But what is interesting Amber, is that people tend to deal with those hurts, those pains, in different ways, which sometimes actually splits them up because it’s, “Why aren’t you feeling what I’m feeling?”, or, “Thinking what I’m thinking.” Did you guys have any of that going?

Amber Nickle:All of that. So I was very much pursuing my husband, going to him, opening up to him saying, “This is how I’m feeling,” frustrated, whatever it was. And my husband would do a very good job of listening. But in terms of how he would communicate back to me, “I’m here for you. I hear you. I’m on your side.” In his defense he really thought he was, but in a way I still wasn’t hearing it for what it was.

Dr. Beam:Okay. Because he came at it from a different set of understandings and emotions.

Amber Nickle:Different set of understanding. And of course, he was navigating his pains and his hurts and his brokenness about it. And grief, really. And so that was really kind of what kind of broke… you know the straw that broke the camel’s back in terms of all of that, was the communication and trying to understand each other. It just was not happening.

Dr. Beam: So rather than being pulled together over this need-

Amber Nickle: We were-

Dr. Beam:… this child that you both loved…

Amber Nickle:We were ripped apart.

Dr. Beam:Ripped apart. Which ultimately led to what?

Amber Nickle:It eventually led to my husband having an affair. My son did not cause my husband’s affair, but it was the perfect storm. My husband, in a way, I think was feeling inadequate because he really was trying to hold up the family, be the provider, lead us through this situation, but I kept basically saying, “This isn’t enough. You’re not enough. You’re not doing enough. Fix it.” And when you hear that so many times, it’s, “Okay. I’m not doing enough,” and so he just shut down.

Dr. Beam:Which is not an uncommon occurrence-

Amber Nickle:No.

Dr. Beam:… when people like every, “I don’t know what else to do. I’m doing all that I can. And I can not do this,” that sometimes the way we do that is just to a degree dissociate ourselves from it.

Amber Nickle:  Absolutely.

Dr. Beam: Right? And somebody’s comes along who seems to be a solution.

Amber Nickle: Yeah, and understanding. And kind-

Dr. Beam: Ah, “I hear you-”

Amber Nickle:  … and respectful.

Dr. Beam: “… and I understand you. I’m on your side,” those kinds of things. And all of us, I don’t care how strong an individual is, we all love that. When somebody just seems to be the person that can just be, “I’ll take care of you,” in whatever fashion it might be. “I’ll listen to you.” Whatever it means.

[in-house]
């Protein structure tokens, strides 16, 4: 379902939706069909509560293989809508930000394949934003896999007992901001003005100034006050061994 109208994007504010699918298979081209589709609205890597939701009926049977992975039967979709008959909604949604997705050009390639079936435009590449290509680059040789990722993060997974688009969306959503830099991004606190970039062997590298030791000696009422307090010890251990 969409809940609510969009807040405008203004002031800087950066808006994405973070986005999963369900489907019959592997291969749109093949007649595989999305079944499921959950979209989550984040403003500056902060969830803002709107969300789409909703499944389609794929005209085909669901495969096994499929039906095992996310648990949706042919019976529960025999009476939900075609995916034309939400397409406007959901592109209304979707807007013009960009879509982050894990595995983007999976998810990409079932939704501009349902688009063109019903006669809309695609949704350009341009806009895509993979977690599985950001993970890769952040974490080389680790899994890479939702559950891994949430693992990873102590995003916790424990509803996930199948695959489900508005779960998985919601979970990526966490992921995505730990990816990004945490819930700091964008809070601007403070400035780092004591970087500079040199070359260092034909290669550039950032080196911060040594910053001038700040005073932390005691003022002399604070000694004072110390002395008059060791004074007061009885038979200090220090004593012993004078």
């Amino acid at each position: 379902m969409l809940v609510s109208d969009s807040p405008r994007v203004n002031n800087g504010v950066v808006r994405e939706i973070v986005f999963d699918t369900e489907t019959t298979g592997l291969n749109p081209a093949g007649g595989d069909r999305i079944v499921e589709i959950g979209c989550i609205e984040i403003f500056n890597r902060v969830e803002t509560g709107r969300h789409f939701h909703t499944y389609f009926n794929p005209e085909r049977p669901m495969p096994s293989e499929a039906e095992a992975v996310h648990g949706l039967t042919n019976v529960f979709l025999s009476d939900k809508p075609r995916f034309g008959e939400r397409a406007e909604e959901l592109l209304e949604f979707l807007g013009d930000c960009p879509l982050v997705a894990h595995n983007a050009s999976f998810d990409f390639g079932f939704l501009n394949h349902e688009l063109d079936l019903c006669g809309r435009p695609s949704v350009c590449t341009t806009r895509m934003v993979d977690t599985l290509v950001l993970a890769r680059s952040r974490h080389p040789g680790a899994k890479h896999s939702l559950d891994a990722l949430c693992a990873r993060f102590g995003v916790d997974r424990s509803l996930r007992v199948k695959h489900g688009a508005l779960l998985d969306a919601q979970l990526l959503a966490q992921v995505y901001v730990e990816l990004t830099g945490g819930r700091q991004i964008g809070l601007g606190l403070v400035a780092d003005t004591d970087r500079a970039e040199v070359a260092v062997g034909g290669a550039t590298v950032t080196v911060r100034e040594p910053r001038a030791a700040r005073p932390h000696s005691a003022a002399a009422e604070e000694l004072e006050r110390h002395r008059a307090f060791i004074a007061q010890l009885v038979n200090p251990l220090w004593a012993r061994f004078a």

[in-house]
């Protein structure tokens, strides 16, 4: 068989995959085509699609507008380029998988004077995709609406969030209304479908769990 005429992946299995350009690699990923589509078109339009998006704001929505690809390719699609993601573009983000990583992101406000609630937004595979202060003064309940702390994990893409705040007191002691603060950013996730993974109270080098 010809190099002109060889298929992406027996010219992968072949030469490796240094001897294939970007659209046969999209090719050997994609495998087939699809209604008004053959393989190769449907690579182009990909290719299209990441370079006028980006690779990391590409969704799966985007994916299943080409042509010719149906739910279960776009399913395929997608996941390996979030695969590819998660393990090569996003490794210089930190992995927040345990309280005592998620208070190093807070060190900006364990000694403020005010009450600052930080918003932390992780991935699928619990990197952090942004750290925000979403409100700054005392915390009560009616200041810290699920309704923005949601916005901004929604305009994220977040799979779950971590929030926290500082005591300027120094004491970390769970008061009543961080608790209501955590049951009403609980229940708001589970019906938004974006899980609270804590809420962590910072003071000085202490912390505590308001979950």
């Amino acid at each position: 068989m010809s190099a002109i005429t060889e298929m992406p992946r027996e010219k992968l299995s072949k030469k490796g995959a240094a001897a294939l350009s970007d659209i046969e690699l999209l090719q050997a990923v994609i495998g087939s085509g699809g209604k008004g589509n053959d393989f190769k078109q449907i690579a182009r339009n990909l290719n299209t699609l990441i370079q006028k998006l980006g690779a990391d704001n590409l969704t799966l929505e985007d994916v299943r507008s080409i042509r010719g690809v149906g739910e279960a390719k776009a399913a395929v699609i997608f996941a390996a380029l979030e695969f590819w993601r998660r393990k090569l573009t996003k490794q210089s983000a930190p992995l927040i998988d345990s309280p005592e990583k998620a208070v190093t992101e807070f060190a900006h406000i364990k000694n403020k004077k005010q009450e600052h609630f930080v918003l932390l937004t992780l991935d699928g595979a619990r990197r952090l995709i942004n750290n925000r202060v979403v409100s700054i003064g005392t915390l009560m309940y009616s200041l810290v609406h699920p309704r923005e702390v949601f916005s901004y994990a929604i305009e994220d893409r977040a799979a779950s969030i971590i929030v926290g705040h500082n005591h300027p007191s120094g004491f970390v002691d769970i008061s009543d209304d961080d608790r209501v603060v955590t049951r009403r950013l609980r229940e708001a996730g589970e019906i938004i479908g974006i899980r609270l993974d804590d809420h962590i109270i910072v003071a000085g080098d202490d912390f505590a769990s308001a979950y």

And so that happened. But… but you guys were able to pull it back together.

Amber Nickle: Yes. We eventually did pull it back together after going to the workshop. We were separated for a year and going through the divorce process, but we eventually came back together and he’s been home for several years now.

Dr. Beam: Mm-hmm (affirmative). The workshop that Amber’s referring to is the workshop that we do through Marriage Helper. It’s an intensive three day workshop. We do them very often. We do a ton of them every year. And couples come from all over America and Canada, and literally all over the world, who come to that workshop. And for three days we work together in this intense marriage workshop.

We don’t preach at people. We don’t try to make people stay married. We don’t try to control anybody. We make it very comfortable for both spouses to be there, including the one that doesn’t really know if he or she wants the marriage to work. And in that three day workshop help them figure some things out, which works out pretty well, because ultimately three out of four couples decide to stay together after that.

Amber Nickle: Absolutely.

Dr. Beam: So when you came to the workshop, I was already prepared not to like [John Lewis 00:07:35] because I felt, “Okay, you’ve got this child and you’re leaving your wife and your child.” And I was mad about that, even though I’d never met him. Which is judgemental on my part, I shouldn’t think like that. But within 20 seconds of the time meeting him, I wound up liking him and I was thinking, “Dang, I like this guy. He’s really a good guy,” because good people sometimes do these things. Not just bad people, good people.